Or maybe a weird English thing, because we say "Oh, there you are" when you are.....here???
Why is voila sometimes here and sometimes there? Is it a glitch in the duolingo system or a weird French thing?
This isn't completely true. "Nous voila" is translated as "We are here" when "vous voilà" is translated as "there you are."
That is right. There has been many times the two have been used interchangeably. Why is it different this time? Moreover, no mention of "there" in the hint. Only "here" is given. Now this is becoming really confusing.
From the different thread where a mod explained, voici is always here while voilà is either here or there (both are ok).
But I just found that in this question, only there is accepted. Oh, here you are got me wrong...
That's "Tiens, te voilà!", as the object pronoun (te) is used in this expression. So "Oh, there he is" would be "Tiens, le voilà!
It's the same form as in "Je te vois" (I see you), or "Je le vois" (I see him).
"Oh, you are here!" was marked incorrect. Is that actually wrong? If so, can anyone tell me why?
I used "ah" and DL accepted it but told me I had a typo, underling "oh" in the correct version.
what's the Hxxl
why les voila = they are there vous volia= there you are la volia= she is here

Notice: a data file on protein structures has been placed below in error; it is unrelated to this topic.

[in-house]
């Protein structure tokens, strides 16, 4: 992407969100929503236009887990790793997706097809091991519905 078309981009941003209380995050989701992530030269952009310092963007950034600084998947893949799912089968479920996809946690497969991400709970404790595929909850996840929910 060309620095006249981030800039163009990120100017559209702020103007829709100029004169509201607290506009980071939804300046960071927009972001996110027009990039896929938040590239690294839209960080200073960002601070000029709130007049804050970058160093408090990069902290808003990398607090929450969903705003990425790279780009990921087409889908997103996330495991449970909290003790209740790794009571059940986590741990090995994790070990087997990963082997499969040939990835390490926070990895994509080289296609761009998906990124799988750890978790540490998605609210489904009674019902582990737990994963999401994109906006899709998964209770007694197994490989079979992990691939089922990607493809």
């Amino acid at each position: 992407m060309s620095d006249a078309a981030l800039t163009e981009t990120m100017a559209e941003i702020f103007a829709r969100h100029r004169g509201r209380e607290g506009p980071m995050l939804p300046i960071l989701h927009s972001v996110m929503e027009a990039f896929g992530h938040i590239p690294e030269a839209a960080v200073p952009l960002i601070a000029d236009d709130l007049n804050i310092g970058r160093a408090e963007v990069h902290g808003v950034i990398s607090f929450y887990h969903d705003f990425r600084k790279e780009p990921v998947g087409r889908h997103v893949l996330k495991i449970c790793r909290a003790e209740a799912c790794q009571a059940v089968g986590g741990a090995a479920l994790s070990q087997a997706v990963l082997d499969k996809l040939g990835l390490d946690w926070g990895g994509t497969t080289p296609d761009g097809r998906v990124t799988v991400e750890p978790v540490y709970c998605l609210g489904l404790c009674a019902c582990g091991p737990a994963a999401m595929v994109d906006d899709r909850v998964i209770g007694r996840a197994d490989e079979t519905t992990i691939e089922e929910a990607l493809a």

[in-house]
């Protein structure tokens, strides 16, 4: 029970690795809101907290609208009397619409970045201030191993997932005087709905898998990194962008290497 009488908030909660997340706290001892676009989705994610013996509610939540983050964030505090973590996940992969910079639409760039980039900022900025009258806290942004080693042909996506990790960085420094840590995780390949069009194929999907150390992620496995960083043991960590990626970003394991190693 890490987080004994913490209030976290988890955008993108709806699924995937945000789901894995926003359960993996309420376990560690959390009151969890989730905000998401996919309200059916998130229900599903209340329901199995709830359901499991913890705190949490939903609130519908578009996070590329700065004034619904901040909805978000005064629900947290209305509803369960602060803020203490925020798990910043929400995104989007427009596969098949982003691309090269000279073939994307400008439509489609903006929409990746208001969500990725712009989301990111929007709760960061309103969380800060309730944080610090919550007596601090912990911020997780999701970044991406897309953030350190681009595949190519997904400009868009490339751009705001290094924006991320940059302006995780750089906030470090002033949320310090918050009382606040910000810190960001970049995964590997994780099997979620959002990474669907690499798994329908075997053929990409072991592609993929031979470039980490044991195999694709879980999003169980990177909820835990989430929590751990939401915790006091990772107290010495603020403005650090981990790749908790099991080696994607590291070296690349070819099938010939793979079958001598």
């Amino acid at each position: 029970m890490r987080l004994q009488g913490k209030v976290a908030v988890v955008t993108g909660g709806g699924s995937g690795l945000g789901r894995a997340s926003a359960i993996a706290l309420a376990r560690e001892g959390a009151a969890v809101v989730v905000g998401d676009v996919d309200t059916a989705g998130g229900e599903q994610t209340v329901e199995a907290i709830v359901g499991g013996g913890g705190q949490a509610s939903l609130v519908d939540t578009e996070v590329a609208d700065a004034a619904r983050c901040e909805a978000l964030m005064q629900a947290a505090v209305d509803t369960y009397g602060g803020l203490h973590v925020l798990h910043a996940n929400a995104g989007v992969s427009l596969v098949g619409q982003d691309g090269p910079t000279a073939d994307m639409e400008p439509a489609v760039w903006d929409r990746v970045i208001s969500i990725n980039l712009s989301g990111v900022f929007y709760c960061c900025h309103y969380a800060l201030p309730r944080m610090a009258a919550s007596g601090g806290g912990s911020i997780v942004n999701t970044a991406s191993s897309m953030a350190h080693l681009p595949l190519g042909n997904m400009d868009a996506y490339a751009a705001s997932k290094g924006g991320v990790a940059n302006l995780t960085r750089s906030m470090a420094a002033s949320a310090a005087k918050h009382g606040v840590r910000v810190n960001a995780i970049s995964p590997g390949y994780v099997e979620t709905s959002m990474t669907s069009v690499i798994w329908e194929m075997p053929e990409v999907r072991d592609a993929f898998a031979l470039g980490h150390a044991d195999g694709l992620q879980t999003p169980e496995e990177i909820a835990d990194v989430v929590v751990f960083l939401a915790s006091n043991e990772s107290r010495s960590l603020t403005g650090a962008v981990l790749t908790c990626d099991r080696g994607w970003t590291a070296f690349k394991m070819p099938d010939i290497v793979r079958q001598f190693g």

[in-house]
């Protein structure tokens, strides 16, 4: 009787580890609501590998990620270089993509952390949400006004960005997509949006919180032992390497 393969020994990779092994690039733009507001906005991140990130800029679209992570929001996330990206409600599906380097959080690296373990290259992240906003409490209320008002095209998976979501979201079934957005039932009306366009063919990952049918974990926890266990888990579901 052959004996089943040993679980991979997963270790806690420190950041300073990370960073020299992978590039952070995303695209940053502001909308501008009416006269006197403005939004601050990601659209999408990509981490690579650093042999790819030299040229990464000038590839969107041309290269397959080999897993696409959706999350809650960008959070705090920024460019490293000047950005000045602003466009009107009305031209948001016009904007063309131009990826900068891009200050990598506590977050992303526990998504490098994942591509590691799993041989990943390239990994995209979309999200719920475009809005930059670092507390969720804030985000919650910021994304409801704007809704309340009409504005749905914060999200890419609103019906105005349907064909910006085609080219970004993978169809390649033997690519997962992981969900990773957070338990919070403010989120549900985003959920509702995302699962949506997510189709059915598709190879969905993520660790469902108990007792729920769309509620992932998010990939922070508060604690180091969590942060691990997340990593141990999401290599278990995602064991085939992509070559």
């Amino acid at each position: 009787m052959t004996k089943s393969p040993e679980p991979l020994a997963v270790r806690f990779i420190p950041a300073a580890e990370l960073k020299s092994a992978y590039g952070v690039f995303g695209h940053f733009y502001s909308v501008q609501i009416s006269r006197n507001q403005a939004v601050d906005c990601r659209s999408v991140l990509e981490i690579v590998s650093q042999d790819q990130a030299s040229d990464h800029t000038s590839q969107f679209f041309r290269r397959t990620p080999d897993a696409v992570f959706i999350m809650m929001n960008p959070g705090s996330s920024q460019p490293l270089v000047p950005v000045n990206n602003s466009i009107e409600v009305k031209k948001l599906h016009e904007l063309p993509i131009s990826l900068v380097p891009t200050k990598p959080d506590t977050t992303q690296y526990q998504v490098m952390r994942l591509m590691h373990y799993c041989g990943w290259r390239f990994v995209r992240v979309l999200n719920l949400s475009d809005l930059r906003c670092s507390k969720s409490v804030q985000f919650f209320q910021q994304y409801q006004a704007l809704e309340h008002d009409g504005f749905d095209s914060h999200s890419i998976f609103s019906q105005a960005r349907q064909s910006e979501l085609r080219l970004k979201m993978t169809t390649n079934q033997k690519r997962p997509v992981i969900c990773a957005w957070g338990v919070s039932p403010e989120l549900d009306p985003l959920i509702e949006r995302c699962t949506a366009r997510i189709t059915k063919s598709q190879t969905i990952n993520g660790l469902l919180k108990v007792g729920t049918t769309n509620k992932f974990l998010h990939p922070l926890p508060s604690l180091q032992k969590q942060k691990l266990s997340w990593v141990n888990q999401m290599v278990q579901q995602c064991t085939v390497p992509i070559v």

Tiens is indistinguishable from chien in the audio, so if you've not met the idiom already you are in the land of guesswork. Educational?
"Oh, here you are !"
Should also be accepted as correct and according to previous exercises.
Jan 14th. 2019
"Tiens, te voilà" is not acceptable according to DL. Is this a fixed expression or what?
Tiens can also be used for "hey", as in Hey, there you are. But it was counted wrong.
Not really sure in what context this would be said.
The english phrase "oh, there you are" could mean that you've been looking for someone and finally stumble across him and say that phrase.
Or it could be that someone has said "I've been asking and asking for someone to pass menthe scissors but no one is listening to me". To which the response is "oh, there you are [hands over scissors]".
I'm guessing the first is the right one but I want to check.
I am much more likely to say "Oh, there you are" if I just found someone I am looking for then say "Oh here you are"
It is odd to me that you would use, "tiens" which is 2nd person, singular and "vous" which is 2nd person, plural in the same sentence. French seems to be rigid about agreement. I understand that "tiens" is an interjection, but I would expect it to match the number or the level of formality.